The Role Of Capitalism In The Great Gatsby

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Bestolarides 1
Paul Bestolarides
Professor Shinbrot
HRS 196:
May
Photography’s Function in The Great Gatsby
The 1920’s was the perennial Golden Age of America, where economic opportunities for individuals would fulfill a lifelong affinity for a successful life. This opportunity was mainly due to technological advances that would change the American image. The age was known for introducing new ways of transportation, jazz, and the influence of motion pictures. Highlighting this age of advancing excellence was the moment of impact for the arts for widely distributing printing, such as newspapers that obtained the new gossip that suffocated the streets. The actions of printing conveyed the social classes in height of cultural change.
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According to Ross Posnock, “Fitzgerald’s primary goal was to expose the hidden corruption of their society, but to reveal the seductive allure of what he indicated, [A New World, Material Without Being Real : Fitzgerald’s Critique of Capitalism in The Great Gatsby, p. 201].” In other words, Fitzgerald divided the nature of man by introducing the seductive allure that is photography. The division of both nature and man is a Nietzchian communist ideology that exploited the dangers of capitalism, [Insert Source]. The highest form of capitalism is to glamorize the celebrity and their image. Fitzgerald highlights capitalism in his novel in his characters. Fitzgerald’s characters are limited by social bonds and conventions possessed by the power of money. Inevitably, the corruption of money would render his characters far from what they actually are. They exist as an illusion, a manipulated object of larger and stronger commercial powers, [Posnock, A New World, Material Without Being Real : Fitzgerald’s Critique of Capitalism in The Great Gatsby, p.…show more content…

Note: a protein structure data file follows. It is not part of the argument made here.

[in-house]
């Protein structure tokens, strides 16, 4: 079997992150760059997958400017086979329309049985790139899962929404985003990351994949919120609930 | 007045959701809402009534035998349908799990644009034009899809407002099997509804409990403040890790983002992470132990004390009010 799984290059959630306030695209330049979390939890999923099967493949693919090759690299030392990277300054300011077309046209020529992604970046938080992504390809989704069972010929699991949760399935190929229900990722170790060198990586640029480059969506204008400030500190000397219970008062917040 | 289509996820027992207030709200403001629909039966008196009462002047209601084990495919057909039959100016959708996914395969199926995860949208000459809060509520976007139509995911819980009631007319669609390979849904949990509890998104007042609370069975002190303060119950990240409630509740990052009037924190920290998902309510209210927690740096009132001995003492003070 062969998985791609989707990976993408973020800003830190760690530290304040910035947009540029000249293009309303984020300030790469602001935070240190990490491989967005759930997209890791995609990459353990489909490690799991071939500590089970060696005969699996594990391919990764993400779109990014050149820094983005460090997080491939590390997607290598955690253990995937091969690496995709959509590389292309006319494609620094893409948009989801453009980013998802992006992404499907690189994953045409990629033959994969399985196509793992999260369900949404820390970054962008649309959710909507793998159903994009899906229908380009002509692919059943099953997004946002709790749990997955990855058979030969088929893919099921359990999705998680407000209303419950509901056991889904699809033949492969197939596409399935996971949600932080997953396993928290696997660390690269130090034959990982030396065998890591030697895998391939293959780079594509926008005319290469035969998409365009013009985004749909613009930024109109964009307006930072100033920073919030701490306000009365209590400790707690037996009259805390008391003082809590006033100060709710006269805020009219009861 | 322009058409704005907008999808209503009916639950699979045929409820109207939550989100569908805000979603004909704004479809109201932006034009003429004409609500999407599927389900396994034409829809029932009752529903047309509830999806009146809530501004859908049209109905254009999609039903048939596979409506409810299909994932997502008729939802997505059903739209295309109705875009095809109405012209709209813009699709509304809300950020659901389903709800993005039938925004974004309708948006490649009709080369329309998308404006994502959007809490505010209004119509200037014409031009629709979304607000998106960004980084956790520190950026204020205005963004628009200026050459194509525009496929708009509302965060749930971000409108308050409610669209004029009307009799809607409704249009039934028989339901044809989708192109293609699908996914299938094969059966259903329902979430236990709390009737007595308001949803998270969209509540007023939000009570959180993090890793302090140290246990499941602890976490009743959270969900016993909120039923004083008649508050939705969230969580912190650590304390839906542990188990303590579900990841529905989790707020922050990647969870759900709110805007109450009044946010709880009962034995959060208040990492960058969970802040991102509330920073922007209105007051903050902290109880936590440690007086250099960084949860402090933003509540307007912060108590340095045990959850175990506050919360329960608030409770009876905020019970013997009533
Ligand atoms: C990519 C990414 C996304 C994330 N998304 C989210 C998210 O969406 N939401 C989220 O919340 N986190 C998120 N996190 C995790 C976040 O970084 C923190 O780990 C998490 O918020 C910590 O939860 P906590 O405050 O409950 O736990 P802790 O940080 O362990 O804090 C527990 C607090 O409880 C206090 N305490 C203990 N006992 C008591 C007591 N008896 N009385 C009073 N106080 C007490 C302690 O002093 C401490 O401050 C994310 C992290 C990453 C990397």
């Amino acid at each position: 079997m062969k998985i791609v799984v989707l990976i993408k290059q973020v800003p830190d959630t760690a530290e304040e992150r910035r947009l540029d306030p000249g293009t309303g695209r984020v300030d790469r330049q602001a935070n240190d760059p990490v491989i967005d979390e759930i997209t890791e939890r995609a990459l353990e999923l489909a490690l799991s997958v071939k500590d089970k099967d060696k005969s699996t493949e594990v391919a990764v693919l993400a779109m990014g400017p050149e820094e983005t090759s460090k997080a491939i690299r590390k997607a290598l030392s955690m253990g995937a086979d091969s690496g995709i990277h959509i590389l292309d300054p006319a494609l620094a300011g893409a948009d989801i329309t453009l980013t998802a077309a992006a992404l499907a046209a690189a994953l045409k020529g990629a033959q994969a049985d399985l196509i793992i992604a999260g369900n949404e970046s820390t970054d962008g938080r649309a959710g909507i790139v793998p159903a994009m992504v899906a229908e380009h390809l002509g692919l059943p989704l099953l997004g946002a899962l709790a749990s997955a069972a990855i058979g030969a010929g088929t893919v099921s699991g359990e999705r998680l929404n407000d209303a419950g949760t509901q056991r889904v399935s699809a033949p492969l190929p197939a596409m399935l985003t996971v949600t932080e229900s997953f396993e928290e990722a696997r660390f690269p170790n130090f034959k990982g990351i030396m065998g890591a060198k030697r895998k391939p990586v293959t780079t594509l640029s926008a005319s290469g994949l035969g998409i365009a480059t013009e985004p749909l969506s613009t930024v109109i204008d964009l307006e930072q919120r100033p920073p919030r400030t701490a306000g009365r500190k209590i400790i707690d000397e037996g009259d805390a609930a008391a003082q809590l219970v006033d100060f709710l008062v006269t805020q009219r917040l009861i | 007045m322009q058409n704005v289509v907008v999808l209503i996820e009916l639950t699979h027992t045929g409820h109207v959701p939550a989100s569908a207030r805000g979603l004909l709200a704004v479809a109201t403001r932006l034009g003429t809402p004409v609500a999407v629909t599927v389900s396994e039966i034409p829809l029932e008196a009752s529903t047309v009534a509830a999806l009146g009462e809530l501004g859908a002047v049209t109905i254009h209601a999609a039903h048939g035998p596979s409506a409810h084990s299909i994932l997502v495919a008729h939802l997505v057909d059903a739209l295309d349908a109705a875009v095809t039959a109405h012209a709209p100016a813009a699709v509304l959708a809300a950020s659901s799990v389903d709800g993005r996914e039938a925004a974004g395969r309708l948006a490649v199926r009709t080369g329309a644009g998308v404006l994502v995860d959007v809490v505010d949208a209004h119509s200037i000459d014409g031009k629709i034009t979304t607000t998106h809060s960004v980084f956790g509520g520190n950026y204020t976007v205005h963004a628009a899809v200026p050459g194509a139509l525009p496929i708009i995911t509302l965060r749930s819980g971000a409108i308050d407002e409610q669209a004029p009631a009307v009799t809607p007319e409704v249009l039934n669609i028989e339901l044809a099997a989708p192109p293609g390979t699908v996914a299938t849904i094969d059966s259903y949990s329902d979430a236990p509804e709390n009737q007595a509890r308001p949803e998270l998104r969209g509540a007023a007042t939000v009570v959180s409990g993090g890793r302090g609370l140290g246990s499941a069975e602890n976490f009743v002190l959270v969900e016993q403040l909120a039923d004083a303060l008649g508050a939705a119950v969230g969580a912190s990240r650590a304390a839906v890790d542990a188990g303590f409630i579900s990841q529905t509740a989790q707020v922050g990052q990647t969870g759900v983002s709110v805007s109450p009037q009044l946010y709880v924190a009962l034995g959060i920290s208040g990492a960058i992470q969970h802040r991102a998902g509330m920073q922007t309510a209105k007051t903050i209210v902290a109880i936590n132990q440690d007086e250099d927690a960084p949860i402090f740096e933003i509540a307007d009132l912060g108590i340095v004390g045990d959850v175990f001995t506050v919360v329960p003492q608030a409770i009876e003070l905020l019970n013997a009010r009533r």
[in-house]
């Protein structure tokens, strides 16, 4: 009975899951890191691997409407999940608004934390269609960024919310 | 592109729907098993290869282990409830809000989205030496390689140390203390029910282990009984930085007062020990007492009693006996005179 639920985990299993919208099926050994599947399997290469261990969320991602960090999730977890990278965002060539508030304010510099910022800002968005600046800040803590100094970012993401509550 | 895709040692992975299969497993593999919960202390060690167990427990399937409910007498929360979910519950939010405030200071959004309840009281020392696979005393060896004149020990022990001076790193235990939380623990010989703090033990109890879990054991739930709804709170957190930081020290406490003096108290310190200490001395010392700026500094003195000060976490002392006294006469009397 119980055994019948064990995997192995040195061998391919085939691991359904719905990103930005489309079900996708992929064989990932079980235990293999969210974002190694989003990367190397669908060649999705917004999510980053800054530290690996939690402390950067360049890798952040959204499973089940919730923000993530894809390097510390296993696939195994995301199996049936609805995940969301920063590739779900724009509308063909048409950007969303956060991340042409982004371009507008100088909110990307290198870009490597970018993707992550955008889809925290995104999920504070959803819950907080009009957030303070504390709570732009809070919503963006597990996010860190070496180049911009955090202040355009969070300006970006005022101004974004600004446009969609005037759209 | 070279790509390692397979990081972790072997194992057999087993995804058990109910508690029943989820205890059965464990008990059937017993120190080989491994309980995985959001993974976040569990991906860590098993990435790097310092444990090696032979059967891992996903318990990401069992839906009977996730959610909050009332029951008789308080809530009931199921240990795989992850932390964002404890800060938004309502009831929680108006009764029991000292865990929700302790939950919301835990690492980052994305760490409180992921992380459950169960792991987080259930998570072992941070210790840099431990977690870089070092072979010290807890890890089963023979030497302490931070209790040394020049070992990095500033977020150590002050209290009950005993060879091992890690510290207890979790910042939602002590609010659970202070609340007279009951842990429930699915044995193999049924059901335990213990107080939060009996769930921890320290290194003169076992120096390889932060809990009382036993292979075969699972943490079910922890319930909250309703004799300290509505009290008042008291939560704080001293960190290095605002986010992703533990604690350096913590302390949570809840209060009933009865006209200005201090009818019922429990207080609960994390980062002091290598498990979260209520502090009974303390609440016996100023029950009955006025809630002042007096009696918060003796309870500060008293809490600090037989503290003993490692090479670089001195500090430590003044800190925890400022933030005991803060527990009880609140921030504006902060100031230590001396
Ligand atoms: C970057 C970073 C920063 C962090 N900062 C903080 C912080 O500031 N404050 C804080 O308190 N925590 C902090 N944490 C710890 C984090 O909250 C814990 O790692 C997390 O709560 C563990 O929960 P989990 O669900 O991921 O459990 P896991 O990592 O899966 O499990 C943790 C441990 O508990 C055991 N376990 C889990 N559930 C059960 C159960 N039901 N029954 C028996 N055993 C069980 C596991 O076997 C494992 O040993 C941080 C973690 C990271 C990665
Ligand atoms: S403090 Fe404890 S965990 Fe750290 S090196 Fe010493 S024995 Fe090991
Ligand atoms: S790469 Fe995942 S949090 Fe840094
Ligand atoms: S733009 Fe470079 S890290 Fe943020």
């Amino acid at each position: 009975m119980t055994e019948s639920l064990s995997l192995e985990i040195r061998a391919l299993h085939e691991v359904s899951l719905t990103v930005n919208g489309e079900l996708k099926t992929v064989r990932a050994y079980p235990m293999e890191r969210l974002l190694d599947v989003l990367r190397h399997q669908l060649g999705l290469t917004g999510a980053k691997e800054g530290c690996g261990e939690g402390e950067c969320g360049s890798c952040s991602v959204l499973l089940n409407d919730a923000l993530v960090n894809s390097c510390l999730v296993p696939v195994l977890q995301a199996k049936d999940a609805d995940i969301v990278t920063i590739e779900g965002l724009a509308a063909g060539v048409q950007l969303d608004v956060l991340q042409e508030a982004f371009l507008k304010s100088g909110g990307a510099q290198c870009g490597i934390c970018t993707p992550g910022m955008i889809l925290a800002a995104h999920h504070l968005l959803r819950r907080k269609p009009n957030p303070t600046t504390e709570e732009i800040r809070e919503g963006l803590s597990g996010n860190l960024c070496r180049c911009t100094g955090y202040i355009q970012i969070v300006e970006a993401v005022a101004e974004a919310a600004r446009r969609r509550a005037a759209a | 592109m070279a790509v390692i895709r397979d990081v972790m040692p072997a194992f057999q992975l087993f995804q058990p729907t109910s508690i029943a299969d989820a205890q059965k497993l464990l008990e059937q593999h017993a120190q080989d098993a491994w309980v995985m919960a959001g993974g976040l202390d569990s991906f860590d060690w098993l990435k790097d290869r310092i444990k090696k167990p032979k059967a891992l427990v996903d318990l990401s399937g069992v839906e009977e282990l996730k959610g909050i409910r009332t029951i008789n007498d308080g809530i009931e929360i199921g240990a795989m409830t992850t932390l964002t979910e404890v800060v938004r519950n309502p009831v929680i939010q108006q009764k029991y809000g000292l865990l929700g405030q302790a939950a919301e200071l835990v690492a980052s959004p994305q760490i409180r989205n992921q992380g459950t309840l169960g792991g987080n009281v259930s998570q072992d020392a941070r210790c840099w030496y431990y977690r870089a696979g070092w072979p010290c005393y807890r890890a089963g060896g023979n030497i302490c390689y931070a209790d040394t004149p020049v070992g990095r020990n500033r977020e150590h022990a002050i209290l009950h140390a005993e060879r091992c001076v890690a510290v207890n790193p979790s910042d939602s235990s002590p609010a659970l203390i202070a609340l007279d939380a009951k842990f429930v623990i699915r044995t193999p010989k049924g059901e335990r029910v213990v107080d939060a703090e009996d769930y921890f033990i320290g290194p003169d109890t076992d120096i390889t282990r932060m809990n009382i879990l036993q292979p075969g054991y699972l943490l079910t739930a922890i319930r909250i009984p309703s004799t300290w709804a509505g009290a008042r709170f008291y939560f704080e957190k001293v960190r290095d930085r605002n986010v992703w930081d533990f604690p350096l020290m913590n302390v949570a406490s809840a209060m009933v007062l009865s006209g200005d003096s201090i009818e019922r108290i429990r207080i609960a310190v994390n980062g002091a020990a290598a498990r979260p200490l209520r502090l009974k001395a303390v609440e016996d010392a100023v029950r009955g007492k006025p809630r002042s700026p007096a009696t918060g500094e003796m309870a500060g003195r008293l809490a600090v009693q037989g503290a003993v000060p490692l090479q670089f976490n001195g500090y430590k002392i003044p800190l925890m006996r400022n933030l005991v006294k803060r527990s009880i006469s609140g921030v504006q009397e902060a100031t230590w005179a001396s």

But, photography is a term that can be loosely associated with image because of it’s origin called the ‘daguerreotype.’ A daguerreotype is known as ‘an obsolete form of photography in which images were produced on chemically treated plates of metal or glass.’ Like the daguerreotype, Fitzgerald begins with an image of history. In The Great Gatsby, Fitzgerald plays as a historical presence, because the author uses Nick to narrate the story. The narration in the story occurs two years after the fact to formulate a spherical process when Nick discusses the past. The novel begins at the end, then proceeds to the beginning, then back to the end in a non-linear fashion. Author Kermit W. Moyer points out the symbolism of the spherical structure when he explains that the structure of the story follows the circular movements within the story itself. “If the reader is to make an imaginary map they would begin at West Egg, then to East Egg, from Long Island Manhattan and back, from East to West and back. The image of the circle is perhaps most obviously apparent in the egg-shaped geography (hence the name) East and West egg, [Moyer, Critical Essays on Fitzgerald’s The Great Gatsby, History-Myth-Meaning, p. 216-217].” The structure of the circle gives the reader the image of how the rest of the novel is going to progress. The idea of the circular image retraces itself

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